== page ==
Norman Oliver Lash (1908–1960) a British police officer seconded to the Jordanian Arab Legion. On 15 May 1948, Brigadier Norman Lash was handed the field command of the operations of the Arab Legion in Palestine.
He appointed Abdullah el Tell to lead the offensive on Jerusalem during the 1948 Palestine war, the war for which he was criticised by many British officials for being the field commander of an Arab army. A representative of the British chief of staff, described Glubb Pasha, and his two senior aids, Norman Lash and Ronald Broadhurst as "Soldiers of fortune of British nationality" during the 1948 war.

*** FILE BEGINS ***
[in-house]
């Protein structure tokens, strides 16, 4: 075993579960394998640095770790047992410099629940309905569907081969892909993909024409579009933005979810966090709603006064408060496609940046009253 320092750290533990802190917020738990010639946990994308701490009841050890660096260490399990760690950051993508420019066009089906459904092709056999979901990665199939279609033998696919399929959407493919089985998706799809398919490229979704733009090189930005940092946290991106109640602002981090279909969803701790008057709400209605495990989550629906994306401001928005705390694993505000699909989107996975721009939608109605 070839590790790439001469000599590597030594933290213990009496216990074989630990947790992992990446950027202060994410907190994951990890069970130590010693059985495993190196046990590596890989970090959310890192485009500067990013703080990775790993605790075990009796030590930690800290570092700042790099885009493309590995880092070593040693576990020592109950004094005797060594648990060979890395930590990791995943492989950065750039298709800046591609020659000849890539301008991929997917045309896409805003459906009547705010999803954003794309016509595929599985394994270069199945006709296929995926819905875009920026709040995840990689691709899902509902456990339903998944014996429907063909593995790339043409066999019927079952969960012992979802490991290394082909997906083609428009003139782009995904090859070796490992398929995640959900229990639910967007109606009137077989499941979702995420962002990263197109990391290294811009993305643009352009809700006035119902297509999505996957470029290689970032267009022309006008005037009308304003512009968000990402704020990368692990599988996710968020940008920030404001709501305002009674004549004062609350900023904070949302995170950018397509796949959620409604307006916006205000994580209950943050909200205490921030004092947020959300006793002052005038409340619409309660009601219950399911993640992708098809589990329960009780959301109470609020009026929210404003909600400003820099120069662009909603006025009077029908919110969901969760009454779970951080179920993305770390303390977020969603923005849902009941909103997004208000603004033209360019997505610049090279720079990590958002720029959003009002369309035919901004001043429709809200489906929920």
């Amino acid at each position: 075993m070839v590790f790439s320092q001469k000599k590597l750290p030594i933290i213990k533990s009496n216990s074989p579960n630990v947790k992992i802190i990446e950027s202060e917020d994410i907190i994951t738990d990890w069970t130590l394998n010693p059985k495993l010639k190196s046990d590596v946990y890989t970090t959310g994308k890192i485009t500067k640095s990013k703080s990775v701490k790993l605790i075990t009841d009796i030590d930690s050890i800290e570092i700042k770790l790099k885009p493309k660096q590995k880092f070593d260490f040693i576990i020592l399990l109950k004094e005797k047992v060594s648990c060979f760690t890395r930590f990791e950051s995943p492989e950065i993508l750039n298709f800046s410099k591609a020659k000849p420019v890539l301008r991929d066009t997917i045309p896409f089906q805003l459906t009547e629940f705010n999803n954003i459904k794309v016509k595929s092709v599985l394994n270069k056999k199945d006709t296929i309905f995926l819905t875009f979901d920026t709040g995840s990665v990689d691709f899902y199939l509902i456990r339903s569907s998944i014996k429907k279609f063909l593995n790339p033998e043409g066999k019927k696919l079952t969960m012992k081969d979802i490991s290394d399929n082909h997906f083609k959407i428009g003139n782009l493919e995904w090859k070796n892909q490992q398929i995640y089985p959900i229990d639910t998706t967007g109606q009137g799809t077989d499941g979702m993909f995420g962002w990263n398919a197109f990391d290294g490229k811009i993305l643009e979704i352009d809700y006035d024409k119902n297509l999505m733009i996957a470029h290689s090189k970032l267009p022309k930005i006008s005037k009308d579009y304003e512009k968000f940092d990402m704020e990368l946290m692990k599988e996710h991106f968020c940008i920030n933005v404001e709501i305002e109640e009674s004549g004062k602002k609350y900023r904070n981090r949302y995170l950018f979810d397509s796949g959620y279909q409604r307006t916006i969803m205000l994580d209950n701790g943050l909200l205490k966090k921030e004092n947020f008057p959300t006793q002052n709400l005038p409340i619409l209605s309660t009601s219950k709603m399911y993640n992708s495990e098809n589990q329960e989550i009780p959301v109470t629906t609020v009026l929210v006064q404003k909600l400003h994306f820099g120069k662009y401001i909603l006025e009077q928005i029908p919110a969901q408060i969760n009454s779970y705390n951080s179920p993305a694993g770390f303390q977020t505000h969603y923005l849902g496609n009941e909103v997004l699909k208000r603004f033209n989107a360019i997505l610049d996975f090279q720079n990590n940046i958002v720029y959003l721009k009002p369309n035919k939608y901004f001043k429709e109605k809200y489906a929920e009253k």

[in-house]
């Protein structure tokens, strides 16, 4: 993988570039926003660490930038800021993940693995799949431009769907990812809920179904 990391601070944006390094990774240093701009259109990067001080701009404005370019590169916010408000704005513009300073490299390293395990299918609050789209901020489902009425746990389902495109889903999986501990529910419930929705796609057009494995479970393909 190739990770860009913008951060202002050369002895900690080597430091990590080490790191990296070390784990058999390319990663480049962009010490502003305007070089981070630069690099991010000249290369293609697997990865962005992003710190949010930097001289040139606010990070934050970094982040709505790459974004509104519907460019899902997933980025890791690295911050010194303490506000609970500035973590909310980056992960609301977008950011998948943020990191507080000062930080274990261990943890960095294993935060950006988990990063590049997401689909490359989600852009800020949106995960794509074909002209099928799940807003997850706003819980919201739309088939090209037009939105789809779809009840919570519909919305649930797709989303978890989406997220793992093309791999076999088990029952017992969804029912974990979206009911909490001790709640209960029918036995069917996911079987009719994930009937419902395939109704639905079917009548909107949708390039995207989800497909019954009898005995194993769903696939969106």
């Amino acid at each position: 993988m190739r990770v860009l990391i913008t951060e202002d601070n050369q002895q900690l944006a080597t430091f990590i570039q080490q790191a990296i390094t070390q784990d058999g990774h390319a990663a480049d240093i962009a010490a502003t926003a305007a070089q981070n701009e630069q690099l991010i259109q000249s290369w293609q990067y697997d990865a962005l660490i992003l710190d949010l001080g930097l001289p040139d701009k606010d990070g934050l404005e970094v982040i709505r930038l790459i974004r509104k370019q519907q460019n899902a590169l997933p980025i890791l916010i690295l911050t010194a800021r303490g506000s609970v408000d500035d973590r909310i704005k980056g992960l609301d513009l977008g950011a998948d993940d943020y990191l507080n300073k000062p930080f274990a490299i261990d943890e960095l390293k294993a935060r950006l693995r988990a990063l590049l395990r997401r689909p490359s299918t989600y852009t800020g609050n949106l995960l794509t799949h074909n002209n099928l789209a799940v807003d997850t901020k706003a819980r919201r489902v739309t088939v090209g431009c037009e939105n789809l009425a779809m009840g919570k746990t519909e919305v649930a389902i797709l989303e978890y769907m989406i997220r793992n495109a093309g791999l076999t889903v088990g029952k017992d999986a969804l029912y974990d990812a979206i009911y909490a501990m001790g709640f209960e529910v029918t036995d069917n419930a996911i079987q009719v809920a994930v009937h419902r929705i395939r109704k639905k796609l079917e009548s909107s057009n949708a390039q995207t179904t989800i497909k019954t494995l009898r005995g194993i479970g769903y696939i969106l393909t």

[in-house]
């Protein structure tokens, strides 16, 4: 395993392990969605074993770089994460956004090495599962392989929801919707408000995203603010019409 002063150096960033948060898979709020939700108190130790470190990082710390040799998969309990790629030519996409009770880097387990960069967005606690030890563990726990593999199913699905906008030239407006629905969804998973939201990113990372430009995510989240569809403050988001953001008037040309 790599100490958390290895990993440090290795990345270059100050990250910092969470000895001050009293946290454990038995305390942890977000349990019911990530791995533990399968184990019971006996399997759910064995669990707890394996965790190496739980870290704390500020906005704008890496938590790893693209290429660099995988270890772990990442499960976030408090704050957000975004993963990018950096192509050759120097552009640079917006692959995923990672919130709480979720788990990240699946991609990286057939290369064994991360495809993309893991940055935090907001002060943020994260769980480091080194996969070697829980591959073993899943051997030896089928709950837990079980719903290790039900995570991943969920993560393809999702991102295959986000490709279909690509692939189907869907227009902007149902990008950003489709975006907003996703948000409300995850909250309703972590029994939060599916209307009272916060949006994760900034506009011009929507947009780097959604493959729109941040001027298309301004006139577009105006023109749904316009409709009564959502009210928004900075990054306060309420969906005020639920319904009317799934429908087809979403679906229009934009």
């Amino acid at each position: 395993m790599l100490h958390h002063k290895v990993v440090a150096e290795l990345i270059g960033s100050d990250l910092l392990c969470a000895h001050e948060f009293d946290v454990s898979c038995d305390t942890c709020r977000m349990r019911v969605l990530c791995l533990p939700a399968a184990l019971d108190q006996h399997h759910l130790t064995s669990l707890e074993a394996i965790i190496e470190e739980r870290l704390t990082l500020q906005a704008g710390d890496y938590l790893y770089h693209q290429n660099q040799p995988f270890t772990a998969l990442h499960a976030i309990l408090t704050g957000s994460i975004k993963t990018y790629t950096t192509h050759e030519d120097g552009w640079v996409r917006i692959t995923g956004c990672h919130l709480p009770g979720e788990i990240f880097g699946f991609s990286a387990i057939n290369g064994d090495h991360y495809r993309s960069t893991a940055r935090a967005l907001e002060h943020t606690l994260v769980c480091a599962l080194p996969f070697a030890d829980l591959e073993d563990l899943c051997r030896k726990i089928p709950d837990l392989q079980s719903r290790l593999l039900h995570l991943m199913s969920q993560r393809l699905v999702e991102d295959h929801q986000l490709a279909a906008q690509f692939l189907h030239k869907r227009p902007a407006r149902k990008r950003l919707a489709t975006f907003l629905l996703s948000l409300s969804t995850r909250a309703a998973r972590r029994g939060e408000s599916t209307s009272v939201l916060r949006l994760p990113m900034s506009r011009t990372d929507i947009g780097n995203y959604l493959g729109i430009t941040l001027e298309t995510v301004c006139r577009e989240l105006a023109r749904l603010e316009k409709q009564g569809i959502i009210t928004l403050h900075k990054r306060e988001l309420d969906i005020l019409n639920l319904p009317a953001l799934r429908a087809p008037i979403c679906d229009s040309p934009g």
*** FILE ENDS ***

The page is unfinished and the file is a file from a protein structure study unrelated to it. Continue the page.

Ironically, he was also criticised by Arab officers, as being more of a politician than a military leader. He negotiated the Jordanian-Israeli armistice agreement, that resulted in what came to be known as the green line. Norman Lash reached the rank of Major General, and was retired from Jordan's Arab Legion on 1 April 1951. He was replaced by Brigadier Sam Sidney Arthur Cooke of the Lincolnshire Regiment. According to Ma'an Abu Nawwar, an Arab officer in the Arab Legion Norman Lash had less experience as a soldier, compared to his successor Cooke.
- Archives, The National. "The Discovery Service". discovery.nationalarchives.gov.uk. Retrieved 2015-12-21.
- England & Wales, Death Index: 1916-2006
- Arab Armies of the Middle East Wars 1948-1967
- The Road to Jerusalem: Glubb Pasha, Palestine and the Jews By Benny Morris Page 123
- The Jordanian-Israeli war, 1948-1951: a history of the Hashemite Kingdom of Jordan page 393